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Ann Intern Med. 1992 Feb 15;116(4):293-8.

Valvular heart disease in the primary antiphospholipid syndrome.

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  • 1Hospital General Universitari Vall d'Hebron, Barcelona, Spain.

Abstract

OBJECTIVE:

To determine the prevalence of cardiac valvular involvement in patients with the primary antiphospholipid syndrome.

DESIGN:

Cross-sectional study with evaluation of case patients and control patients by Doppler echocardiography. The mean follow-up for case patients was 22 months.

SETTING:

University-based tertiary medical center.

PATIENTS:

Twenty-eight consecutive patients who were diagnosed with the primary antiphospholipid syndrome during a 10-year period; 28 age- and sex-matched healthy controls.

MEASUREMENTS AND MAIN RESULTS:

Ten patients (36%; 95% Cl, 19% to 56%) with the primary antiphospholipid syndrome had cardiac valvular involvement: Four patients had mitral valve involvement; four patients, aortic valve involvement; and two patients, both mitral and aortic valvular involvement; no patients had tricuspid or pulmonary valve disease. Eight of 10 patients had a regurgitant murmur. None of the control patients had valvular disease. The mean mitral valve thickness in patients with mitral valve involvement was 7.0 +/- 1.6 mm, compared with 2.7 +/- 0.8 mm in patients with normal valves and 3.2 +/- 0.9 mm in the control group. The mean aortic valve thickness in patients with aortic valve involvement was 3.8 +/- 0.5 mm compared with 1.4 +/- 0.3 mm in patients with normal valves and 1.4 +/- 0.5 mm in the control group. Stenotic lesions were not found. Regurgitation was severe in two patients (one required surgery), moderate in three patients, and mild in three patients.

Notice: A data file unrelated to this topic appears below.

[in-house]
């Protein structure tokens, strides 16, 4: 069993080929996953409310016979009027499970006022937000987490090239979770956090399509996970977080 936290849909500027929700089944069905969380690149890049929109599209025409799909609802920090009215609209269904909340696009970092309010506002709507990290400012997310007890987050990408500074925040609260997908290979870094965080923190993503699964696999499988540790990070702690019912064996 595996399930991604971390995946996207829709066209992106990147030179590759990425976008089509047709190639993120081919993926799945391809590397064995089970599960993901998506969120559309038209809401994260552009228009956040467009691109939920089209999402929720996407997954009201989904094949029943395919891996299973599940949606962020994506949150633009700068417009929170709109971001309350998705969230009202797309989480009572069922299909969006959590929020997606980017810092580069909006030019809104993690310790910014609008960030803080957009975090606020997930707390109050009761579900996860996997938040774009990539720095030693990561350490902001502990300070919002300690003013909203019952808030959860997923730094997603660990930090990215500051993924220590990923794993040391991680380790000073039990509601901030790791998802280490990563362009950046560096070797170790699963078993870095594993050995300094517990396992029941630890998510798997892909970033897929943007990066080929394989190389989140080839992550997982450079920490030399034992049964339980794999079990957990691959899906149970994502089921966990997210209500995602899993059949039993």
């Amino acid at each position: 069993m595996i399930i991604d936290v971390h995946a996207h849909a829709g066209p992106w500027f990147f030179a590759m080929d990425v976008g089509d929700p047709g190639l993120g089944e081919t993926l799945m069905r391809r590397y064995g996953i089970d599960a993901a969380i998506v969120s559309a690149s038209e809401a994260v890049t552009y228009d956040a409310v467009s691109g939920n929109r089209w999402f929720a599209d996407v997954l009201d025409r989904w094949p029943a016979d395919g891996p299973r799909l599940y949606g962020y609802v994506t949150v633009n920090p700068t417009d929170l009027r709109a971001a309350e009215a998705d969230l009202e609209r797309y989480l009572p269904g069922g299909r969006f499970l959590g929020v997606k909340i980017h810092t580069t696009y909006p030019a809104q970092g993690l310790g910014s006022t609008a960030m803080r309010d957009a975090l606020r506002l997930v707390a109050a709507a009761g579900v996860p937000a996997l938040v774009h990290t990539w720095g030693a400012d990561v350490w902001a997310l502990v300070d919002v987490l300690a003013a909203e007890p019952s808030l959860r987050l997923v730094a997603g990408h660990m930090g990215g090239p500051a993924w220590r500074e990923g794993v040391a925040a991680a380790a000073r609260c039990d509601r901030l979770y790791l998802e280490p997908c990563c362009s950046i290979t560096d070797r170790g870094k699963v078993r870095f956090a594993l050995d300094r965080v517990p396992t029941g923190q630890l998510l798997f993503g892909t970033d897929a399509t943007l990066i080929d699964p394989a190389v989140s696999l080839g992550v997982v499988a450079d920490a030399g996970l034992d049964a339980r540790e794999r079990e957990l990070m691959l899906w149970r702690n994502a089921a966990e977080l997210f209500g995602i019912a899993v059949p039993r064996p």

CONCLUSIONS:

Valvular involvement is frequently found in patients with the primary antiphospholipid syndrome. The lesions are left-sided, causing regurgitation that may be clinically important.

PMID:
1733383
[PubMed - indexed for MEDLINE]
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